Sodium-ion batteries manufacturer Aquion Energy, which recently emerged from Chapter 11 bankruptcy in the US, has declined to comment on reports that it is quitting its base in Pennsylvania and moving operations to China.
Aquion, now known as AEI Winddown, was acquired in a bankruptcy auction earlier this year by “a majority-American joint venture”, said to be linked to Chinese investment holding company China Titans Energy Technology Group.
Aquion founder Dr Jay Whitacre said in the summer that the new backers of the company would be investing “tens of millions of dollars to put the company back on track, re-establishing the supply chain and setting up manufacturing over the course of at least the next six months.”
However, The Pittsburgh Tribune-Review (TRIB) and Chinese media have since reported that Aquion/AEI Winddown is leaving the state. TRIB quoted the president of Pittsburgh’s Regional Industrial Development Corp., Donald Smith, as saying batteries previously produced at Aquion’s 330,000-square-foot plant in East Huntingdon are also being shipped to China.
According to TRIB, Pennsylvania had given the battery firm about $17 million in the form of loans and grants before it entered bankruptcy.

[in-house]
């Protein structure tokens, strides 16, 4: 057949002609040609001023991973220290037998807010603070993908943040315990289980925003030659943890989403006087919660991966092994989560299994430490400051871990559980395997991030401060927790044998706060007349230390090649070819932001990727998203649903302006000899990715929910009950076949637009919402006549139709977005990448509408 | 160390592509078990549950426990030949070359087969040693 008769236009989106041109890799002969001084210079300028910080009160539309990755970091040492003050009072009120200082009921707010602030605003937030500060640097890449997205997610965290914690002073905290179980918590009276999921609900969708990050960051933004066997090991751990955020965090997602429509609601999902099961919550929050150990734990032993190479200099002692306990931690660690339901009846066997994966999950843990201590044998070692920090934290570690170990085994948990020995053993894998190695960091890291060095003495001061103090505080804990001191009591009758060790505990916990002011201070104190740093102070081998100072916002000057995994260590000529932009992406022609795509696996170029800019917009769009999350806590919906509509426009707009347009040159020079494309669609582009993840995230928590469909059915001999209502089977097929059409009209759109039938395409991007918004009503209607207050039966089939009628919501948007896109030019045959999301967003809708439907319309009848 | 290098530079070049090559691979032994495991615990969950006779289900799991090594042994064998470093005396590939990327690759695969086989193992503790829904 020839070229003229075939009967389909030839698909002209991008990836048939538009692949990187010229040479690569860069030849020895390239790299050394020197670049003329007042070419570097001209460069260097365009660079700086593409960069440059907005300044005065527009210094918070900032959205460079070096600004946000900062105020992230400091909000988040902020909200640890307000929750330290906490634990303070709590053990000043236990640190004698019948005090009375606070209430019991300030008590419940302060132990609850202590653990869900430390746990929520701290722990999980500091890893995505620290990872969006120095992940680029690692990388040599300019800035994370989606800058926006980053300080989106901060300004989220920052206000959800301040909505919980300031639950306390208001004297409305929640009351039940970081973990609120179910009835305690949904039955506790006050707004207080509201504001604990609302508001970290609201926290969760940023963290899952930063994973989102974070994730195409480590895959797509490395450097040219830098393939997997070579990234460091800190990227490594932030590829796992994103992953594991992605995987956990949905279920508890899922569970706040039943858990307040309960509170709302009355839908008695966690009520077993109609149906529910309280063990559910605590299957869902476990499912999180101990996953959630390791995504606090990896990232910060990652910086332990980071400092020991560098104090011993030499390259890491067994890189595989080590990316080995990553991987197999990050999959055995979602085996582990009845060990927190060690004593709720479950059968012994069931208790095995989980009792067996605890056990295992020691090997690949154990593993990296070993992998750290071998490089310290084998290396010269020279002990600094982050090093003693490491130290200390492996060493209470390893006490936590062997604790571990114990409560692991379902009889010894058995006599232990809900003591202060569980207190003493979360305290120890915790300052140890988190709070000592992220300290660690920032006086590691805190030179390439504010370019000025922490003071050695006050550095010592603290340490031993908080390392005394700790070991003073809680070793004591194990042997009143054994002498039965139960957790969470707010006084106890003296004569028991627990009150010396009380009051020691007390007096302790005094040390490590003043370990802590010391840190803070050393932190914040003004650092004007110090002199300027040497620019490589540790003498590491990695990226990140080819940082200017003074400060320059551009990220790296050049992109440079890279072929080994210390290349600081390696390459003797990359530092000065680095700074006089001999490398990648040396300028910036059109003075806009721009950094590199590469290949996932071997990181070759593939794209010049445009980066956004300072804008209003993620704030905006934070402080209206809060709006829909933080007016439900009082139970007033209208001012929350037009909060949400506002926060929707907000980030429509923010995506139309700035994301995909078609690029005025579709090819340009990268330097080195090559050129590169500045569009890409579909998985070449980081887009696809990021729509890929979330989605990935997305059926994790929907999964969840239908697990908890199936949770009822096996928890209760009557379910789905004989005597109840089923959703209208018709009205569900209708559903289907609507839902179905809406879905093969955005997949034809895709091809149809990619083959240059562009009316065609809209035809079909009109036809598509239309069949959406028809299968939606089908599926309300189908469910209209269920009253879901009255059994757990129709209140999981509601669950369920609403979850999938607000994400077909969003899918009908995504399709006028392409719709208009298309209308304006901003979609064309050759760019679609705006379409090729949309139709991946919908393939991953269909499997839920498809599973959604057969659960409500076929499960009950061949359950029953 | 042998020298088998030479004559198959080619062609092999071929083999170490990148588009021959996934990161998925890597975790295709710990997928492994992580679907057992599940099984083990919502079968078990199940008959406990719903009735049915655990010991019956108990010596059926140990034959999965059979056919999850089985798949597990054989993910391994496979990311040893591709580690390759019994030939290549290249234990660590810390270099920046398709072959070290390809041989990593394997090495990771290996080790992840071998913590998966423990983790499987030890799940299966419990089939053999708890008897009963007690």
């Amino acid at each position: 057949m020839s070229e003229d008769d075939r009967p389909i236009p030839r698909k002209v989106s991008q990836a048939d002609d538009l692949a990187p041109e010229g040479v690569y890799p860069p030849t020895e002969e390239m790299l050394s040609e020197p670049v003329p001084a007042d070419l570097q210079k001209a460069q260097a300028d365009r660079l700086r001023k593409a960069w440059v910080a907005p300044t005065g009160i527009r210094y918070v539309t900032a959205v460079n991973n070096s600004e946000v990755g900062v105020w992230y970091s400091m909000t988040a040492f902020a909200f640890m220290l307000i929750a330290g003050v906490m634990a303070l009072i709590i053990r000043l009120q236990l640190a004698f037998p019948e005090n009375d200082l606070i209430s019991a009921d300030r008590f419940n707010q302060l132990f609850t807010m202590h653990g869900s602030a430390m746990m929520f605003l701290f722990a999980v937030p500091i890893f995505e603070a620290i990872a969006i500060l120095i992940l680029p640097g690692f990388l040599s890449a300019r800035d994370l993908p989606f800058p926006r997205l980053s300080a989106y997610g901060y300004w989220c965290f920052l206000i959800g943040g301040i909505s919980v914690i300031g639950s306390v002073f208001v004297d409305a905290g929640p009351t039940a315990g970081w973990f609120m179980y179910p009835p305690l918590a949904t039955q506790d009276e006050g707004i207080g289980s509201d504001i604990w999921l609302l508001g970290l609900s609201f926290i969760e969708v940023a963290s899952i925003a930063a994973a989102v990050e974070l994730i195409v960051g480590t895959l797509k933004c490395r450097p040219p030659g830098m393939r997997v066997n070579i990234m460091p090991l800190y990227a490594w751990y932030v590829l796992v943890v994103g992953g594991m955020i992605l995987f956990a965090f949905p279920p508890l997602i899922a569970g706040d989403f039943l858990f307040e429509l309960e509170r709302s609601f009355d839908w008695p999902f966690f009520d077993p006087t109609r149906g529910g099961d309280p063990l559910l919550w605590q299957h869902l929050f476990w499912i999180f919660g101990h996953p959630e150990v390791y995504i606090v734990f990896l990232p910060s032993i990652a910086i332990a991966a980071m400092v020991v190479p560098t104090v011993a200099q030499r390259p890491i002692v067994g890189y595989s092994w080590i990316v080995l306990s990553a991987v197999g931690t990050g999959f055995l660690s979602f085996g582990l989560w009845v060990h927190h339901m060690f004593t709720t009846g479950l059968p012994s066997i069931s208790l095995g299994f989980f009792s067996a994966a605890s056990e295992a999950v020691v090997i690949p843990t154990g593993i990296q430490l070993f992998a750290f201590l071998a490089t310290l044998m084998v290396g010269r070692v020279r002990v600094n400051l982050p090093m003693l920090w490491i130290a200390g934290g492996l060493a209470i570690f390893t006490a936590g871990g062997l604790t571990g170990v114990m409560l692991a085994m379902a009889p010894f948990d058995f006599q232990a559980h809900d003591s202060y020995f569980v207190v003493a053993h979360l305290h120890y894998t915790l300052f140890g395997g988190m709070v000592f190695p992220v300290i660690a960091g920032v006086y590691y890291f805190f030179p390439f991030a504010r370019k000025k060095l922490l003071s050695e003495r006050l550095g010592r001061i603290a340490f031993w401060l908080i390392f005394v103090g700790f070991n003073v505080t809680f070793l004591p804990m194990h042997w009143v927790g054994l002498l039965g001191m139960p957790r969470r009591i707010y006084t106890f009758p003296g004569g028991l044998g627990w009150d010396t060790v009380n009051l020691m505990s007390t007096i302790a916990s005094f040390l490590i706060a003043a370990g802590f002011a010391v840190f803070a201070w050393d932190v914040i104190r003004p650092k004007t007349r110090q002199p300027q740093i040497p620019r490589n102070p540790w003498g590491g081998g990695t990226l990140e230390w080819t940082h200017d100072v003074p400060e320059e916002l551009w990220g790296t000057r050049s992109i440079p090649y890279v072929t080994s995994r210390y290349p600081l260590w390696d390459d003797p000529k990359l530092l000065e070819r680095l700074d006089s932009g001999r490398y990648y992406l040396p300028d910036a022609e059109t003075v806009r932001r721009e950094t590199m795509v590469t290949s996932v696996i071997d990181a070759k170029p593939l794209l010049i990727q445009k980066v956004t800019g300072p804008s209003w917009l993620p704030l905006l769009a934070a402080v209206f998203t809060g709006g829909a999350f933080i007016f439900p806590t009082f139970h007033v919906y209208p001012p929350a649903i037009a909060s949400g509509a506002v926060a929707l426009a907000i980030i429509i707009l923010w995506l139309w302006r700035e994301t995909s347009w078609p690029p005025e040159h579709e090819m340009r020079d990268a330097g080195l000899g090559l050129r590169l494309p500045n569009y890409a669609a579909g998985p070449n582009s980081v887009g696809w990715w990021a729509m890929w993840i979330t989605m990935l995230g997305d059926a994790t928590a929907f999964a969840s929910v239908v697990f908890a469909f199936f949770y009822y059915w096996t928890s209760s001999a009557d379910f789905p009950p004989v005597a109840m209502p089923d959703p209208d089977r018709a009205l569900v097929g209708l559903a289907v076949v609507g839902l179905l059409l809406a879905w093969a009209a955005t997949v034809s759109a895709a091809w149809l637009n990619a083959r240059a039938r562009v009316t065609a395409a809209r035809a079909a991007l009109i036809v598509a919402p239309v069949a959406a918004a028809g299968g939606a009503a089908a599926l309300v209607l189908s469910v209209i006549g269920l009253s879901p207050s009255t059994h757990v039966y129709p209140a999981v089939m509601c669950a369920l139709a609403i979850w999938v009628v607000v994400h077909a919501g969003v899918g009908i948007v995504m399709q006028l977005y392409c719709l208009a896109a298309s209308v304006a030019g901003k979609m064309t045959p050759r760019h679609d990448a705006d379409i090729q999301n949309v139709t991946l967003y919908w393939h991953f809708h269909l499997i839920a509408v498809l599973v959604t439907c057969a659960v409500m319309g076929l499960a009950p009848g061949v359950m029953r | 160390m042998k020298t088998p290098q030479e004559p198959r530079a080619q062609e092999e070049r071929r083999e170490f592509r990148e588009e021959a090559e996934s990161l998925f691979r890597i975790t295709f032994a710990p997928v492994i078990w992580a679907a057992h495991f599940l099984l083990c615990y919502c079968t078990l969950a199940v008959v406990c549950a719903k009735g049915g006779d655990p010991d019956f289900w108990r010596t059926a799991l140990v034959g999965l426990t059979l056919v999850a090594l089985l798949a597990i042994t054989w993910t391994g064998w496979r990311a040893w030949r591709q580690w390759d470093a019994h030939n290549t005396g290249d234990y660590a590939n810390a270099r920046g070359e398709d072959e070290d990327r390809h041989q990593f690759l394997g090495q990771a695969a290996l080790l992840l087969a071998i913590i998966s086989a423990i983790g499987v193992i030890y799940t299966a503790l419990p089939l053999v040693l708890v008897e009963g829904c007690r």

Aquion/AEI Winddown did not respond to requests for comment by BBB.
Aquion introduced its low-cost seawater electrolyte battery— the Aqueous Hybrid Ion (AHI)— in 2008. However, the company filed for bankruptcy protection in March this year. The move came as a surprise, after Global Cleantech handed Aquion a North American Company of the Year Award. The firm slashed its workforce by around 80% and left only a core R&D team. The company also halted all factory operations and ceased marketing and sales.
Aquion’s then CEO Scott Pearson said creating a new electrochemistry and an associated battery platform at commercial scale had been “extremely complex, time-consuming and very capital intensive”.